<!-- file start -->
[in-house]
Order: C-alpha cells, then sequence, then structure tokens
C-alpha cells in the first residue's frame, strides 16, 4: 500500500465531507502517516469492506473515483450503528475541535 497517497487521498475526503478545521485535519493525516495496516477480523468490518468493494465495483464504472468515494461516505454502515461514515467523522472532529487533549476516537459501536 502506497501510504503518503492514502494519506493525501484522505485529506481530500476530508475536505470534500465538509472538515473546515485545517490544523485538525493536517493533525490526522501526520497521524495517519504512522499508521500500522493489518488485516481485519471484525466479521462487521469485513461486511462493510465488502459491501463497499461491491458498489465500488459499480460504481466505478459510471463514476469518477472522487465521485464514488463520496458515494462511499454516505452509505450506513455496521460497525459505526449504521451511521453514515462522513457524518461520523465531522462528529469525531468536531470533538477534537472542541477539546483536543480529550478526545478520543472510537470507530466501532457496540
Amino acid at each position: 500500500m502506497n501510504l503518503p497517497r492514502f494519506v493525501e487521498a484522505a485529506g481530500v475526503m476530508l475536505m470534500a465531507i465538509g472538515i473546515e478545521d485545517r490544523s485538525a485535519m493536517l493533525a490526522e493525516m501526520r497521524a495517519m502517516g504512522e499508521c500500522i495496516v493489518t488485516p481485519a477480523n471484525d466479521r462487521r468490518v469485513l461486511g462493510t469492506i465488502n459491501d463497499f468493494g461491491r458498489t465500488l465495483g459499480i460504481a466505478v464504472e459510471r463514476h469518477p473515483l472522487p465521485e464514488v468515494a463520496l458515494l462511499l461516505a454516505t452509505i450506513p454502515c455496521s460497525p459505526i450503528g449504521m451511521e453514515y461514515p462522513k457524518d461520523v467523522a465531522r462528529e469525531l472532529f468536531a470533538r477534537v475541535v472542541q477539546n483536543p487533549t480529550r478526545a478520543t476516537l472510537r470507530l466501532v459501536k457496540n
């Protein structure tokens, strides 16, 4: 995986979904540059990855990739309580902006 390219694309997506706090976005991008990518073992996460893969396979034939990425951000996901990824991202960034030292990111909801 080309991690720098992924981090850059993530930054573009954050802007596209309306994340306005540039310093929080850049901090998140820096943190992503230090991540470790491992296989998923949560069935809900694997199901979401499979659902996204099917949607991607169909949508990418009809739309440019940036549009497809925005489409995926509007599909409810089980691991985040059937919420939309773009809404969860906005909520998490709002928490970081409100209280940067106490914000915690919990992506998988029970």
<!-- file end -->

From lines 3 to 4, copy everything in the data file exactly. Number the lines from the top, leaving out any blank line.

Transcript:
C-alpha cells in the first residue's frame, strides 16, 4: 500500500465531507502517516469492506473515483450503528475541535 497517497487521498475526503478545521485535519493525516495496516477480523468490518468493494465495483464504472468515494461516505454502515461514515467523522472532529487533549476516537459501536 502506497501510504503518503492514502494519506493525501484522505485529506481530500476530508475536505470534500465538509472538515473546515485545517490544523485538525493536517493533525490526522501526520497521524495517519504512522499508521500500522493489518488485516481485519471484525466479521462487521469485513461486511462493510465488502459491501463497499461491491458498489465500488459499480460504481466505478459510471463514476469518477472522487465521485464514488463520496458515494462511499454516505452509505450506513455496521460497525459505526449504521451511521453514515462522513457524518461520523465531522462528529469525531468536531470533538477534537472542541477539546483536543480529550478526545478520543472510537470507530466501532457496540
Amino acid at each position: 500500500m502506497n501510504l503518503p497517497r492514502f494519506v493525501e487521498a484522505a485529506g481530500v475526503m476530508l475536505m470534500a465531507i465538509g472538515i473546515e478545521d485545517r490544523s485538525a485535519m493536517l493533525a490526522e493525516m501526520r497521524a495517519m502517516g504512522e499508521c500500522i495496516v493489518t488485516p481485519a477480523n471484525d466479521r462487521r468490518v469485513l461486511g462493510t469492506i465488502n459491501d463497499f468493494g461491491r458498489t465500488l465495483g459499480i460504481a466505478v464504472e459510471r463514476h469518477p473515483l472522487p465521485e464514488v468515494a463520496l458515494l462511499l461516505a454516505t452509505i450506513p454502515c455496521s460497525p459505526i450503528g449504521m451511521e453514515y461514515p462522513k457524518d461520523v467523522a465531522r462528529e469525531l472532529f468536531a470533538r477534537v475541535v472542541q477539546n483536543p487533549t480529550r478526545a478520543t476516537l472510537r470507530l466501532v459501536k457496540n